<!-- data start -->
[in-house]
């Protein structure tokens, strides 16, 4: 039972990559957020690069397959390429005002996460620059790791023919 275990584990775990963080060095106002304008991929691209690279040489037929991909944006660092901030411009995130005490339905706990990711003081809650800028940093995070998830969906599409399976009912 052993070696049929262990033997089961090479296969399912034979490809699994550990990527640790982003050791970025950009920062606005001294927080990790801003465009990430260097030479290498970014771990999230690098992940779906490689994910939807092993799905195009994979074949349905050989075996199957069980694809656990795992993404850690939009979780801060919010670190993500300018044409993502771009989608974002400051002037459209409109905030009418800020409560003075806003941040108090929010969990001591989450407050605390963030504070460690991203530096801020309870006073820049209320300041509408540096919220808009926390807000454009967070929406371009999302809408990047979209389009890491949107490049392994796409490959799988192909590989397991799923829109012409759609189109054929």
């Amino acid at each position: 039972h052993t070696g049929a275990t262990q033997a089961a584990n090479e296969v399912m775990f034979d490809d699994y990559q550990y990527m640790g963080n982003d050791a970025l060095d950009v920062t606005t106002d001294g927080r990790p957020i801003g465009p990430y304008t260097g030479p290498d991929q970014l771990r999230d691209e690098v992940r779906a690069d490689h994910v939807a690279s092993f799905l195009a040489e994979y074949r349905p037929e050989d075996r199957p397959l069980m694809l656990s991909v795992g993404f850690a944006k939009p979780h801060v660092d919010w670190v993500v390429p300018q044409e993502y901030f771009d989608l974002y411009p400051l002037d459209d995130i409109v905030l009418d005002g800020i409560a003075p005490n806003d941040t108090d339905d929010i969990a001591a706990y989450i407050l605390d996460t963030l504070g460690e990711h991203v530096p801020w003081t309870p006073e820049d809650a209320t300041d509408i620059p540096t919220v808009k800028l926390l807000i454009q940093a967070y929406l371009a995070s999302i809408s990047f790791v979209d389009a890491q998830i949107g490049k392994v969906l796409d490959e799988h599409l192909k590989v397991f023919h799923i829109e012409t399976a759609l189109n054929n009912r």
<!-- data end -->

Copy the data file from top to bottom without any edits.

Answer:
[in-house]
């Protein structure tokens, strides 16, 4: 039972990559957020690069397959390429005002996460620059790791023919 275990584990775990963080060095106002304008991929691209690279040489037929991909944006660092901030411009995130005490339905706990990711003081809650800028940093995070998830969906599409399976009912 052993070696049929262990033997089961090479296969399912034979490809699994550990990527640790982003050791970025950009920062606005001294927080990790801003465009990430260097030479290498970014771990999230690098992940779906490689994910939807092993799905195009994979074949349905050989075996199957069980694809656990795992993404850690939009979780801060919010670190993500300018044409993502771009989608974002400051002037459209409109905030009418800020409560003075806003941040108090929010969990001591989450407050605390963030504070460690991203530096801020309870006073820049209320300041509408540096919220808009926390807000454009967070929406371009999302809408990047979209389009890491949107490049392994796409490959799988192909590989397991799923829109012409759609189109054929």
């Amino acid at each position: 039972h052993t070696g049929a275990t262990q033997a089961a584990n090479e296969v399912m775990f034979d490809d699994y990559q550990y990527m640790g963080n982003d050791a970025l060095d950009v920062t606005t106002d001294g927080r990790p957020i801003g465009p990430y304008t260097g030479p290498d991929q970014l771990r999230d691209e690098v992940r779906a690069d490689h994910v939807a690279s092993f799905l195009a040489e994979y074949r349905p037929e050989d075996r199957p397959l069980m694809l656990s991909v795992g993404f850690a944006k939009p979780h801060v660092d919010w670190v993500v390429p300018q044409e993502y901030f771009d989608l974002y411009p400051l002037d459209d995130i409109v905030l009418d005002g800020i409560a003075p005490n806003d941040t108090d339905d929010i969990a001591a706990y989450i407050l605390d996460t963030l504070g460690e990711h991203v530096p801020w003081t309870p006073e820049d809650a209320t300041d509408i620059p540096t919220v808009k800028l926390l807000i454009q940093a967070y929406l371009a995070s999302i809408s990047f790791v979209d389009a890491q998830i949107g490049k392994v969906l796409d490959e799988h599409l192909k590989v397991f023919h799923i829109e012409t399976a759609l189109n054929n009912r």